Analia Rodriguez, Executive Director of the Latino Union of Chicago, said that many of the immigrants she works with at the Union are experiencing an “itch” to start organizing, to fight back, to feel like they’re doing something. But Rodriguez said the “over policing” of the Latino community can lead to danger for undocumented immigrants wanting to organize and can therefore become a barrier to their activism and empowerment, leaving them feeling helpless in the face of the more openly anti-immigration administration under Trump.

Many immigrants, undocumented or not, tend not to want to cause trouble or draw attention to themselves by protesting or speaking out about politics because dealing with police at protests or marches could possibly lead to an arrest (which can be a devastating blow to those with temporary, precarious status in the United States) or deportation.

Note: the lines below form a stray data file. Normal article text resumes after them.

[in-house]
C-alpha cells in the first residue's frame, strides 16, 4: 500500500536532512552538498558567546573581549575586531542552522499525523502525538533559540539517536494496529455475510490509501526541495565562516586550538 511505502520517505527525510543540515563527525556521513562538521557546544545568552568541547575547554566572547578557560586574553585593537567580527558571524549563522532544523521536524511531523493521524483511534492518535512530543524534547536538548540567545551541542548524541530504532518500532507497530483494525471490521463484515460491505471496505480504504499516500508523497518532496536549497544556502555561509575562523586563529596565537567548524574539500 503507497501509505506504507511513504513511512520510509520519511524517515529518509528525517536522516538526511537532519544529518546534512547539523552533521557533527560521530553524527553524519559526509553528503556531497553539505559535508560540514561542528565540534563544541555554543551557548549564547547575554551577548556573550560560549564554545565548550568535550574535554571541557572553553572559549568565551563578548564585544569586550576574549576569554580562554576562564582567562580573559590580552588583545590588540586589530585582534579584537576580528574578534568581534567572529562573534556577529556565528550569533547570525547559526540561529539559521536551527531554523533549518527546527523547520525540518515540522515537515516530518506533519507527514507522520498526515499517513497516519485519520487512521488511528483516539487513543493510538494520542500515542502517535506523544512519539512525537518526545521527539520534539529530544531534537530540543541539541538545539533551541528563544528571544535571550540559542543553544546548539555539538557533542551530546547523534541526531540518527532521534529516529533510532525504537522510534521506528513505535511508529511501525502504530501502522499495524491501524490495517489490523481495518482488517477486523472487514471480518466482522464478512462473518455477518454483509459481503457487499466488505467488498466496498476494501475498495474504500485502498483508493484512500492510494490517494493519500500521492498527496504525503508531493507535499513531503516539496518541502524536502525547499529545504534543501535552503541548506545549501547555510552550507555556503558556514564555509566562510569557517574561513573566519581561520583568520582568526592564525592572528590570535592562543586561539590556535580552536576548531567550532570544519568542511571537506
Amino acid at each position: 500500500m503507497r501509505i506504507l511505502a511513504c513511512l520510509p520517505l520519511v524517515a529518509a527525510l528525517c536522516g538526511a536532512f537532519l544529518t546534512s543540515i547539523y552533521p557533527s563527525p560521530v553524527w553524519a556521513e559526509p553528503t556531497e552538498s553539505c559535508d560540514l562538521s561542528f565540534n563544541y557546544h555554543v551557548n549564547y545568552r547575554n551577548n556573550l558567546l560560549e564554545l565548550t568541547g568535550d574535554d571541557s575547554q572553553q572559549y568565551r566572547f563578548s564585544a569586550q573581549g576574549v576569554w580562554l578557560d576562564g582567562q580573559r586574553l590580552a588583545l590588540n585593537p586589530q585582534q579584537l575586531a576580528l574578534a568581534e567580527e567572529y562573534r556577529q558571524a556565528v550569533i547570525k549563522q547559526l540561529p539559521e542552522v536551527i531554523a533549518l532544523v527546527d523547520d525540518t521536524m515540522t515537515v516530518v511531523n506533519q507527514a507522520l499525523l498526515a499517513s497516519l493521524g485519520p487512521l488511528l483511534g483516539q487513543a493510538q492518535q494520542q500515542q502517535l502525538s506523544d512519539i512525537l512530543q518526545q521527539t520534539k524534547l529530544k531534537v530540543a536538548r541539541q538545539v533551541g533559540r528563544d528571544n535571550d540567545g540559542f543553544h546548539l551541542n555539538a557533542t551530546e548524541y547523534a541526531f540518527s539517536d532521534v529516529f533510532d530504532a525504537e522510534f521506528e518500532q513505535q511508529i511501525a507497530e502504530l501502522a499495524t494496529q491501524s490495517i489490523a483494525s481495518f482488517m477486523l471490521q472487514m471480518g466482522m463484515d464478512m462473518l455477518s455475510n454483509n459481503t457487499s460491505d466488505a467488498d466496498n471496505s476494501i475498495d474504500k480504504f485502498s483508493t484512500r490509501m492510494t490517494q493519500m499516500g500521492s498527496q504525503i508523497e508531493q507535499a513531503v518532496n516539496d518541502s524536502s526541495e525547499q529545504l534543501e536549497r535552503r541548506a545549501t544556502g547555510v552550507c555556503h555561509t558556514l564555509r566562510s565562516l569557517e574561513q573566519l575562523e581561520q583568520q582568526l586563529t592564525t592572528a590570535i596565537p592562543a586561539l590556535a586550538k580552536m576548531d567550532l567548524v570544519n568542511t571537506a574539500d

Jason Rieger, founder of local advocacy group Indivisible Chicago, said that although his group identifies more as allies for the immigrant community, he can understand how immigrants fearing deportation under the Trump administration might not want to expose themselves and put themselves at risk “in case Chicago was no longer able to be a sanctuary city and [they] were concerned about ICE coming in.”

“Fear of being targeted is obviously one of the greatest barriers [to political activism by immigrants],” said Sophie Vodvarka, communications coordinator for the Illinois Coalition for Immigrant and Refugee Rights (ICIRR).

And the protestors themselves aren’t the only ones who feel this fear. Imam also spoke about a more unexpected barrier to her political activism as a child of immigrants – her parents.

“A lot of our parents come from countries where protesting is not the norm, freedom of speech is not the norm, freedom of the press is not the norm,” Imam said. “This idea of us being vocal does scare a lot of our parents.”